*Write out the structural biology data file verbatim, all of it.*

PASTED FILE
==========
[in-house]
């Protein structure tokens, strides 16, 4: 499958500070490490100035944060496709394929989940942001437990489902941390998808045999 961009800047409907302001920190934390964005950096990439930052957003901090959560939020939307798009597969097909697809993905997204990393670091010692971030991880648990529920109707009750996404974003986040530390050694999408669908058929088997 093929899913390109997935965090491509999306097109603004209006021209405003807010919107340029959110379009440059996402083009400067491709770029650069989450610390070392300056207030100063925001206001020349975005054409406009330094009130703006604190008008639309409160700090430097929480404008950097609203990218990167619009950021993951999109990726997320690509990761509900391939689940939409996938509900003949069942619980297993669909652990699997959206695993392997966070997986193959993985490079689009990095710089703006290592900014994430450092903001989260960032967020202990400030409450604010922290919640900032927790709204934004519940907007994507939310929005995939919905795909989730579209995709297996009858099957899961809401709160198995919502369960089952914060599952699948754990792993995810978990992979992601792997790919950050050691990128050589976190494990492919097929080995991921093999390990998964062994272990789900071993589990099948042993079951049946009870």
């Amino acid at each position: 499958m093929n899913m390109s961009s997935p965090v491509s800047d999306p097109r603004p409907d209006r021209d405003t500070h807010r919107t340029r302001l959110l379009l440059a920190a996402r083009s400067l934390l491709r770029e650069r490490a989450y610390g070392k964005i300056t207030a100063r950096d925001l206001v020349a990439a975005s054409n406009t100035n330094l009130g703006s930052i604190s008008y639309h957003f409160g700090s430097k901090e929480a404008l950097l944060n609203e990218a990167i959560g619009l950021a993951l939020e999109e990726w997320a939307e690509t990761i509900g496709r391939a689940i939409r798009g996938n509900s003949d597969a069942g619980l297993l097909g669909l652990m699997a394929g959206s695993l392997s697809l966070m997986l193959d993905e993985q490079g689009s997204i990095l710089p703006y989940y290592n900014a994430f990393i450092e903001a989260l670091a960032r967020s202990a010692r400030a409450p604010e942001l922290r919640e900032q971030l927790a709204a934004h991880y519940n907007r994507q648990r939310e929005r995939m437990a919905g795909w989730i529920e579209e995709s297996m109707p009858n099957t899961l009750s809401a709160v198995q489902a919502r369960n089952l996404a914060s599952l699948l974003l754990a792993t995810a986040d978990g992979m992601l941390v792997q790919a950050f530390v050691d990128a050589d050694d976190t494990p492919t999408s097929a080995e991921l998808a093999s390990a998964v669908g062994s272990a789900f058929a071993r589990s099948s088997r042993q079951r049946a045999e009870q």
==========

[in-house]
């Protein structure tokens, strides 16, 4: 499958500070490490100035944060496709394929989940942001437990489902941390998808045999 961009800047409907302001920190934390964005950096990439930052957003901090959560939020939307798009597969097909697809993905997204990393670091010692971030991880648990529920109707009750996404974003986040530390050694999408669908058929088997 093929899913390109997935965090491509999306097109603004209006021209405003807010919107340029959110379009440059996402083009400067491709770029650069989450610390070392300056207030100063925001206001020349975005054409406009330094009130703006604190008008639309409160700090430097929480404008950097609203990218990167619009950021993951999109990726997320690509990761509900391939689940939409996938509900003949069942619980297993669909652990699997959206695993392997966070997986193959993985490079689009990095710089703006290592900014994430450092903001989260960032967020202990400030409450604010922290919640900032927790709204934004519940907007994507939310929005995939919905795909989730579209995709297996009858099957899961809401709160198995919502369960089952914060599952699948754990792993995810978990992979992601792997790919950050050691990128050589976190494990492919097929080995991921093999390990998964062994272990789900071993589990099948042993079951049946009870």
């Amino acid at each position: 499958m093929n899913m390109s961009s997935p965090v491509s800047d999306p097109r603004p409907d209006r021209d405003t500070h807010r919107t340029r302001l959110l379009l440059a920190a996402r083009s400067l934390l491709r770029e650069r490490a989450y610390g070392k964005i300056t207030a100063r950096d925001l206001v020349a990439a975005s054409n406009t100035n330094l009130g703006s930052i604190s008008y639309h957003f409160g700090s430097k901090e929480a404008l950097l944060n609203e990218a990167i959560g619009l950021a993951l939020e999109e990726w997320a939307e690509t990761i509900g496709r391939a689940i939409r798009g996938n509900s003949d597969a069942g619980l297993l097909g669909l652990m699997a394929g959206s695993l392997s697809l966070m997986l193959d993905e993985q490079g689009s997204i990095l710089p703006y989940y290592n900014a994430f990393i450092e903001a989260l670091a960032r967020s202990a010692r400030a409450p604010e942001l922290r919640e900032q971030l927790a709204a934004h991880y519940n907007r994507q648990r939310e929005r995939m437990a919905g795909w989730i529920e579209e995709s297996m109707p009858n099957t899961l009750s809401a709160v198995q489902a919502r369960n089952l996404a914060s599952l699948l974003l754990a792993t995810a986040d978990g992979m992601l941390v792997q790919a950050f530390v050691d990128a050589d050694d976190t494990p492919t999408s097929a080995e991921l998808a093999s390990a998964v669908g062994s272990a789900f058929a071993r589990s099948s088997r042993q079951r049946a045999e009870q």